Even when covered by clothes, even a loose fitting gown like this, you need to lightly sketch in the form of the body underneath. It doesn't have to be greatly detailed, but should have enough information to know where to place all the elements of the figure.

    Likewise, ther is no sense of form in the arms. While you wouldn't see a great amount of detail through the clothes, you should still get a sense of form.

    The hands, and most of the anatomy is guessed at, rather than having a sense of unerstanding the shape and form of a hand. Drawing, and studying real hands will help a great deal. They are hard, so do not expect fast results. The life drawing books should help too.

    The line quality is pretty sketchy looking. That is, it tends to be shorter, rough lines, rather than longer flowing sweeps. BTW, line is not the only way to draw. Tone drawing, with the side of the pencil, or even larger sticks of charcoal, allow for drawing areas of tone. Something that helps to draw cleaner lines, and actually helps in the entire drawing/painting process, is to very lightly, and very loosely (no details yet) sketch in the entire composition. If you rough in the entire figure very loosely and lightly in about 20-30 seconds, you can quickly see if it is placed where you want on the page. At this stage, it is very easy to make changes, if you decide his knee is too high or too low, or whatever. Once you have the basic form you want, go back and refine a bit more: add the various guidelines for the face, and other elements. Once you reach a certain point, then you can add the details with bolder, more confident finished lines.

    Also, use reference when needed. If you are not sure what an elbow lookslike from a particular position, grab a photo, or ask a friend to pose, or set up a mirror. Likewise get photo reference, until you are confident you can draw well from memory or imagination, for things like buildings, cars, etc. If you use photos, learn to adjust them to fit your composition, rather than have your composition conform to the photo.

    All of this is intended to be helpful, not insulting. Everyone here is still learning, but at all different levels. There are artists that are way beyond me, posting work, and asking for feedback (spend some time reading through some of these). No one is utterly flawless, just simply improving all the time. Be willing to accept contructive criticism, and be mindful of your own work, always asking, "what can I do to make this better?" and "Something isn't quite right -- what might that be?" It is a lifetime journey, and should become enjoyable. Ignore the unhelpful criticisms (That is, the people who simply say "That suks!" without offering suggestions for improvement,) and work on the suggestions that help.

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  32. #29
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    My own technique is always to draw in the body first, and then drape it with clothing. This forces a consideration of the figure by itself, getting proprtion, balance, and pose where I want them to be. Afterwards I "wrap" the figure in its layers of clothing.

    When drawing the figure, consider these points:

    1. You're drawing a type of animal. For all of their traits, humans are still member of the animal kingdom. They are constructed to run, fight, feed, and mate. To this end, learn the structure of muscles and bones, the proportions of the body, and how people must balance to stand and move.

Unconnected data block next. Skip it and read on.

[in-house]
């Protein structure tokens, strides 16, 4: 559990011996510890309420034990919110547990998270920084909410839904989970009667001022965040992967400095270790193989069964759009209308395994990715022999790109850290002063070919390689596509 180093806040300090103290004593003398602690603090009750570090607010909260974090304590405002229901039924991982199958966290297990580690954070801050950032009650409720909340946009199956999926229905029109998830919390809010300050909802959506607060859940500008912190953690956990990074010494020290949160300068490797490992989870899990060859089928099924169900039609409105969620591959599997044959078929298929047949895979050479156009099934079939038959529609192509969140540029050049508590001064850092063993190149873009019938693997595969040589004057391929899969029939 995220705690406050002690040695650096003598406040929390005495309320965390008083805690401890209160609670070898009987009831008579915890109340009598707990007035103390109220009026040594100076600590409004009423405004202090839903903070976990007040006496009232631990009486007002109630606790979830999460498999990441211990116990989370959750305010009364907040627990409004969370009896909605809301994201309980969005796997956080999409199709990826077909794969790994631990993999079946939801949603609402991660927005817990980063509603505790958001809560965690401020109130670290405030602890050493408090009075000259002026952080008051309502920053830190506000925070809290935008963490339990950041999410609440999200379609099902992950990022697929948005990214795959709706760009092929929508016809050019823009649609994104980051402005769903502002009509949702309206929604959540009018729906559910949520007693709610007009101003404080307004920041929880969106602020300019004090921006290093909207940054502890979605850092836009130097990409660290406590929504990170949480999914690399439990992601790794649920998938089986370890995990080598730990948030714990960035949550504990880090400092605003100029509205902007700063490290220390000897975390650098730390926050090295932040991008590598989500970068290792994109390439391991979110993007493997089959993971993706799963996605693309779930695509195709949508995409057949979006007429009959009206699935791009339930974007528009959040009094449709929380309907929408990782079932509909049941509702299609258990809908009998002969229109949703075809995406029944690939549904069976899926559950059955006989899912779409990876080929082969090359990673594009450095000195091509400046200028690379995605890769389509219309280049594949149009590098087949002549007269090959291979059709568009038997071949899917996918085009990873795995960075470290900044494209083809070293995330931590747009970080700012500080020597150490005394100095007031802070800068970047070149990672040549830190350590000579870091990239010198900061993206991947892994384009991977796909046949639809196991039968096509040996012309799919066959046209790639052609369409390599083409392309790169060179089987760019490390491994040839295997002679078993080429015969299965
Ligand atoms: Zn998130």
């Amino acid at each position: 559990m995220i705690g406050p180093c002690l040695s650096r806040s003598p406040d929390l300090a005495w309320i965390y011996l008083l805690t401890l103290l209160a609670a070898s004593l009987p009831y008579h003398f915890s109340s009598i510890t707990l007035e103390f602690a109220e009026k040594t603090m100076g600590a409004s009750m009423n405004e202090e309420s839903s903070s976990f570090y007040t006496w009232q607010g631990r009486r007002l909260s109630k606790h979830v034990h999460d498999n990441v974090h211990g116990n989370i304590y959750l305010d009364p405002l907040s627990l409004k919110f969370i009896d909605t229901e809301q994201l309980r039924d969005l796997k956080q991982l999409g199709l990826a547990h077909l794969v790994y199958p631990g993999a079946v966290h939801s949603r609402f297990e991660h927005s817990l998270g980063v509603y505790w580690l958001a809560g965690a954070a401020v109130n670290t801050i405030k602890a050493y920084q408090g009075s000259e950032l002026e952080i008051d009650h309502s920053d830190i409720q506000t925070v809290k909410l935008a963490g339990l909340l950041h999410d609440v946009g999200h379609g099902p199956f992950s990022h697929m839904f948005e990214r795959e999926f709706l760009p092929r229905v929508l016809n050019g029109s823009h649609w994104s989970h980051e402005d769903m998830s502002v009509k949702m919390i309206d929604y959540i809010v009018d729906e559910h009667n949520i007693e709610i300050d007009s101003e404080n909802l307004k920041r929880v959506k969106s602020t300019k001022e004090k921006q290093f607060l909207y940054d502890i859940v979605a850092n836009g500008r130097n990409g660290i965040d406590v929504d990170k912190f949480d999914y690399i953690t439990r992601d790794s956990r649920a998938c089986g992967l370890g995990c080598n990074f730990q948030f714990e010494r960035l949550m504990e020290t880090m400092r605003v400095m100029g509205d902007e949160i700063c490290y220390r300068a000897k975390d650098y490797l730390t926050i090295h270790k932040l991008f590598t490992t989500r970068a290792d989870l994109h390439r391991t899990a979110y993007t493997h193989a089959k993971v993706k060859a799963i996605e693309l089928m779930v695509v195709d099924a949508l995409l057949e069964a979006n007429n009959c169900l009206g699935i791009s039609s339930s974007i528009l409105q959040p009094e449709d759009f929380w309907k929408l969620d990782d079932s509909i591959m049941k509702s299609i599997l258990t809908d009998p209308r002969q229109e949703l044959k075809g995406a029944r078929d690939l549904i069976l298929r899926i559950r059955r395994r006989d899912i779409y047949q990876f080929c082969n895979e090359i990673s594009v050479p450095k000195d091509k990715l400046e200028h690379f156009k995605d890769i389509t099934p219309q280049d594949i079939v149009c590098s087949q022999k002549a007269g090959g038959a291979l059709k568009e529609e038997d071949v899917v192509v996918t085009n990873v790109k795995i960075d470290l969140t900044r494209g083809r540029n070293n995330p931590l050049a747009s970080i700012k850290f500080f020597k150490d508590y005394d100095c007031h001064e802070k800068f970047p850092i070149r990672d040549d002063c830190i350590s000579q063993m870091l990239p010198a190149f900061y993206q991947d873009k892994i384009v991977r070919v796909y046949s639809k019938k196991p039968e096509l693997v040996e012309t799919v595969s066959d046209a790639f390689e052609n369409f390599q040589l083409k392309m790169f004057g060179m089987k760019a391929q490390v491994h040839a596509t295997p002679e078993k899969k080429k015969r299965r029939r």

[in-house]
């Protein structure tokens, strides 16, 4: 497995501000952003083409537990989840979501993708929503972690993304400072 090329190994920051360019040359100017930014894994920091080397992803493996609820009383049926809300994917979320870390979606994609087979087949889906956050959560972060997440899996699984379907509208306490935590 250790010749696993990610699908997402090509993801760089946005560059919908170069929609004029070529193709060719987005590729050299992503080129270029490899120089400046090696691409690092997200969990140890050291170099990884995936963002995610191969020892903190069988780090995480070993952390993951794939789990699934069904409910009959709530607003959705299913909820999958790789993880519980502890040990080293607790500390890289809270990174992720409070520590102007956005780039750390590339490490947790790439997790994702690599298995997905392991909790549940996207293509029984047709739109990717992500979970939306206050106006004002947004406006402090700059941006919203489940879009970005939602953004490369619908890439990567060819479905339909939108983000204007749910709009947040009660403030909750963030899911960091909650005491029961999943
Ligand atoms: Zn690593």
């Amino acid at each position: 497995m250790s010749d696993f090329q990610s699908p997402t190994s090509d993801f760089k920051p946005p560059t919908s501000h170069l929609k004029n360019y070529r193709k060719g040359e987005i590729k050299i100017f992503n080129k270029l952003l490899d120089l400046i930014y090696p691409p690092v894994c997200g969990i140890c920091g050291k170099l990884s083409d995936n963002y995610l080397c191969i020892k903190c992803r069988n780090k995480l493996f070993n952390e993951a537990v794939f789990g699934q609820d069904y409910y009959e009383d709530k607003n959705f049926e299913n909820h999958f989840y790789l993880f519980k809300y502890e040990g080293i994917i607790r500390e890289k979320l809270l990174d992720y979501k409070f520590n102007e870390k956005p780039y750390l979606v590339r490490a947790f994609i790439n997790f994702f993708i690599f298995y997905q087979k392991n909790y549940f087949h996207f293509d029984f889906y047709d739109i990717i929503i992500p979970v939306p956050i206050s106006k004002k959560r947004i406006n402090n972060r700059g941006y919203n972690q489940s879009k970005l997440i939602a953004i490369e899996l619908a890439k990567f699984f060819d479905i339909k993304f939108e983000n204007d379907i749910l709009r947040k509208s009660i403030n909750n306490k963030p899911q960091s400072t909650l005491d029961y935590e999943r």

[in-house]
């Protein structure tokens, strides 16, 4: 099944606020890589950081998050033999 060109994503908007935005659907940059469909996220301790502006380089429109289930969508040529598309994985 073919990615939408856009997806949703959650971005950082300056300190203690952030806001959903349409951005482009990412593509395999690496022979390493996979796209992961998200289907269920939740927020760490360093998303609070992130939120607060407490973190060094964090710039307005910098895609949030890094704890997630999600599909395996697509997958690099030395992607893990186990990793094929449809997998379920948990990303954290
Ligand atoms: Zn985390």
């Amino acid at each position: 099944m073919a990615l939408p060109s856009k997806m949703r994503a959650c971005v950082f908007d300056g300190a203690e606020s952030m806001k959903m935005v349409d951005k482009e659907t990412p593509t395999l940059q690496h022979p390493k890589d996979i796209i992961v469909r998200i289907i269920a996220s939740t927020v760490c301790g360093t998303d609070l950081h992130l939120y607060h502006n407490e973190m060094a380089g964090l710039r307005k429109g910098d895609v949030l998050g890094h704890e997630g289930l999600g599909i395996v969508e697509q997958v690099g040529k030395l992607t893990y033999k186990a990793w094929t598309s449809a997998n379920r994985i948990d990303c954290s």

A balanced figure must have its mid-point somewhere between its feet. If this isn't true, the figure will tell the viewer's brain "I'm moving," whether this is your intention or not.

    Learn the small details that give a figure that "real" sort of look. For example, even slender women, Victoria Secret model-types, will have their skin pinched in where thin straps or belts come into contact. This doesn't make them look fat, only soft. If a figure's clothing appears tight or snug, but doen't impact the skin, the figure looks like they're made of plastic.

    2. Learn the proprtion guides. There are any number of ways to divide the body up and compare sizes. The "8-heads" trick is commonly used, even if it's not strictly accurate. Another is that the arms outstretched are equal to the hieght of the individual. The foot is as long as the forearm from elbow to wrist. The thumb is as long as the middle finger, but mounted "two knuckles" further back, near the wrist. The bottom of the eye to the chin is the same distance as the bottom of the nose to the hairline. And so on. There are a million such relationships. Check yourself out, and you'll find a bunch more, I'm sure.

    Learn a few of these measurements, enough to accurately proprtion a figure regardless of its position.

    Anyway, keep practicing. You've got a lot going for you.

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  33. #30
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    Drawing faces

    For the face, when you draw a face profile you want to find out what the angle is, an easy way to start is to tell is the face very angled and that's does it have a small chin, and you can start out by drawing the cross signs and that's where your face is going to fit into that area. So your nose is going to be the biggest part, the chin is roughly, if you have no chin, there's also people that have roughly flat faces and so you draw the angle of the top, where your forehead meets to your nose and where your nose meets to your chin. And it gives you a basis of how far to go with your forehead and your chin versus your nose and how far out each object should be on the face.